Pacific Wren Nests (formerly Winter Wren)

Like their unreasonably large and beautiful song, the Pacific wren (Troglodytes pacificus)  has a surprisingly elaborate nest. Abundant in forested landscapes around much of the Pacific Northwest, the Pacific wren typically constructs its nest out of mosses and builds it into an existing structure such as a rootwad of a fallen tree or the hanging moss on the underside of a tree branch or leaning trunk. Nests are spherical with a small entrance on the side giving access to an enclosed chamber where eggs are laid. Occasionally nest are constructed in tree branches and appear as a spherical glob of moss. My bird nest mentor, Emily Gibson, who first introduced me to Pacific wren nests, noted that the entrance to their nests, in western Washington at least, typically are lined with tiny conifer twigs. Singing Pacific wren next to its nest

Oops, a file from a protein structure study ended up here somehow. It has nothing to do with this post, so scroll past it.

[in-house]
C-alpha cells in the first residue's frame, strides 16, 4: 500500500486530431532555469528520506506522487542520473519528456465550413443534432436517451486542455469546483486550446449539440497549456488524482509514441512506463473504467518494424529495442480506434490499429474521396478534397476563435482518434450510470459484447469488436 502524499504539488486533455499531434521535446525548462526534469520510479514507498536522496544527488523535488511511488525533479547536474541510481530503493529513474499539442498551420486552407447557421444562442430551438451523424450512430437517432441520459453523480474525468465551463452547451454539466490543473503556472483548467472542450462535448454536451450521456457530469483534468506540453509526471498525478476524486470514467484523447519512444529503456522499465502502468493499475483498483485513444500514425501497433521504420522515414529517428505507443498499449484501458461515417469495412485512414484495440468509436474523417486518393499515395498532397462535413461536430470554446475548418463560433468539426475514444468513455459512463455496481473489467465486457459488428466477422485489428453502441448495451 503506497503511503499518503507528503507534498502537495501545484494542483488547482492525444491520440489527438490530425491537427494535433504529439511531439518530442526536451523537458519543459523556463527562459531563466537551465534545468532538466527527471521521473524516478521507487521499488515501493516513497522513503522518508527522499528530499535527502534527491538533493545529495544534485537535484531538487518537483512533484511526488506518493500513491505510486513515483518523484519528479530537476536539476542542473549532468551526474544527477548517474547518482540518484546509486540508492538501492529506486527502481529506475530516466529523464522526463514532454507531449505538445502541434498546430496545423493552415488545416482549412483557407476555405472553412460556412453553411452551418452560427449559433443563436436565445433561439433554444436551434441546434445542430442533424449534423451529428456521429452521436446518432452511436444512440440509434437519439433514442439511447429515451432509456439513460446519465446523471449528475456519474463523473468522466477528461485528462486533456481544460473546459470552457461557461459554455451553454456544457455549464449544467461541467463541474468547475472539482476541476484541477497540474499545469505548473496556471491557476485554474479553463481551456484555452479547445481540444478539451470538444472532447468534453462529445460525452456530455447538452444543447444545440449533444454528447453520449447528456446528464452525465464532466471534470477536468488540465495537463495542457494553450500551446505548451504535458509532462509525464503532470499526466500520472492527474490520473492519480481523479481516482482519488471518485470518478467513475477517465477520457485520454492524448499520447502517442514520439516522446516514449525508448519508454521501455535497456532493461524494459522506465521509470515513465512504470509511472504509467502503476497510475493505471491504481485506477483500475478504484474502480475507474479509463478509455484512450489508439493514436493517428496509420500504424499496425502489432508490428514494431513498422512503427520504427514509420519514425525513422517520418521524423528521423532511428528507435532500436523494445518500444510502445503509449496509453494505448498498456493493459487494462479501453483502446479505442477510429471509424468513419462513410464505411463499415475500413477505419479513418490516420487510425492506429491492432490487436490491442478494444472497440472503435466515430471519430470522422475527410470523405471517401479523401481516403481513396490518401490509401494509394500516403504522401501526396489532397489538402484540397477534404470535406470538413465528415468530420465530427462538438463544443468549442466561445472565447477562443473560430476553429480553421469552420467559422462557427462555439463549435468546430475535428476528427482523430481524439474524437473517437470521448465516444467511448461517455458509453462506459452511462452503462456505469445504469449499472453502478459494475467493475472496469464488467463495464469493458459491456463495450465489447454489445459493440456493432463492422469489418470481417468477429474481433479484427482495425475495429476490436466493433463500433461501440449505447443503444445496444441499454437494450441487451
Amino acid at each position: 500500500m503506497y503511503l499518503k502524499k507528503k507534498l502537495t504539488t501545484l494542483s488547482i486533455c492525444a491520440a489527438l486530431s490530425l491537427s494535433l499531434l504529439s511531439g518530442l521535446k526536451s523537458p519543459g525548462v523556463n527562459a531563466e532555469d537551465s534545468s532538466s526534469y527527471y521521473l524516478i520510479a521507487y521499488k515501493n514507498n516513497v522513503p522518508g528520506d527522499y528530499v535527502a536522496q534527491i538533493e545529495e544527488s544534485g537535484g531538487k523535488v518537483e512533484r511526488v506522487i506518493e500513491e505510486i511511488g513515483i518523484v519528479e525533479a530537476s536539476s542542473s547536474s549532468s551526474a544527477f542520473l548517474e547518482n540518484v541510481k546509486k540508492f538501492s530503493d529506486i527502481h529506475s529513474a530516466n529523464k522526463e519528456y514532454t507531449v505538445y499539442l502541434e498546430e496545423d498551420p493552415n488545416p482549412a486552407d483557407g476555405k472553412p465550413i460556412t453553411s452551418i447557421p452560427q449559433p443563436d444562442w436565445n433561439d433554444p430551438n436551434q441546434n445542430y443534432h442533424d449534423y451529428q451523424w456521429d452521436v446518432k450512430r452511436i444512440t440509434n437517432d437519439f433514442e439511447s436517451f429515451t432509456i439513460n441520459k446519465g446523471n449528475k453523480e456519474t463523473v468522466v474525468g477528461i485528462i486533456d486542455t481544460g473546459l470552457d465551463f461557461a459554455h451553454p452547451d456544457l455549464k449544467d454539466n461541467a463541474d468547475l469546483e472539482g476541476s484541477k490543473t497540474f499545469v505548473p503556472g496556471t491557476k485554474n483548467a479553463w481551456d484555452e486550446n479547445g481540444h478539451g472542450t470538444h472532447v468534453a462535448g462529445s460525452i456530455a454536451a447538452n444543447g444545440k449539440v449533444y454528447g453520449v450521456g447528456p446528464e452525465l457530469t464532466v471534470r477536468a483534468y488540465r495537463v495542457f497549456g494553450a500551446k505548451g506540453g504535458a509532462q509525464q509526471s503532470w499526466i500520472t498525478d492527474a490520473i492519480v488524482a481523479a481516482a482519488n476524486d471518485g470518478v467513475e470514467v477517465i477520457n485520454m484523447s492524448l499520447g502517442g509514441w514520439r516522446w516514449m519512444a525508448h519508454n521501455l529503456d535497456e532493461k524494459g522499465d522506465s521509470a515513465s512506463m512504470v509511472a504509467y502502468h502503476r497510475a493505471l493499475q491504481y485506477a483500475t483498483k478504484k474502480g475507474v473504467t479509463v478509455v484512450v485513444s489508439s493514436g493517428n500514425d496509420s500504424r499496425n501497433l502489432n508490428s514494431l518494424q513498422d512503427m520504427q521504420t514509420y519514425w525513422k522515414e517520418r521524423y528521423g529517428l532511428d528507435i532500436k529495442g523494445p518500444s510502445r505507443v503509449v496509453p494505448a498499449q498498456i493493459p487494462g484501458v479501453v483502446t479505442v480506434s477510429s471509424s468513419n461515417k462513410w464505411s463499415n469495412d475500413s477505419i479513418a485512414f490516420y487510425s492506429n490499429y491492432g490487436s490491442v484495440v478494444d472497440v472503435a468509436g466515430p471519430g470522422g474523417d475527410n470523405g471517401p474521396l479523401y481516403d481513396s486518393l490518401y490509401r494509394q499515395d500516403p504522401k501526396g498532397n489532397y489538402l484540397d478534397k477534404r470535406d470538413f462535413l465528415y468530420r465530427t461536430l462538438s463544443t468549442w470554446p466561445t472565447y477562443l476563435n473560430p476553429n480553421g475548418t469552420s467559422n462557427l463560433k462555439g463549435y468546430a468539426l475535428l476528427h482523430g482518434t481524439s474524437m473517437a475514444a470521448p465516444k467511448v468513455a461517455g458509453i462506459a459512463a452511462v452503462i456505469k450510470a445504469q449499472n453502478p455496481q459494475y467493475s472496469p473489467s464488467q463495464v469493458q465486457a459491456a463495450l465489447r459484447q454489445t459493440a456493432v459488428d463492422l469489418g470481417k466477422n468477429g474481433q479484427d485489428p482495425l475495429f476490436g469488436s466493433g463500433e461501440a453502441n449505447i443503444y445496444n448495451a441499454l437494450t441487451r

A Pacific wren peers out from the entrance to its nest.

Pacifi wren nest

Pacific wren with insects in its bill.

Similar Nests: Bushtits

Bushtits at their nest.

Check out more photos of interesting tracks and signs of wildlife!


David Moskowitz

David Moskowitz, Winthrop, WA, 98862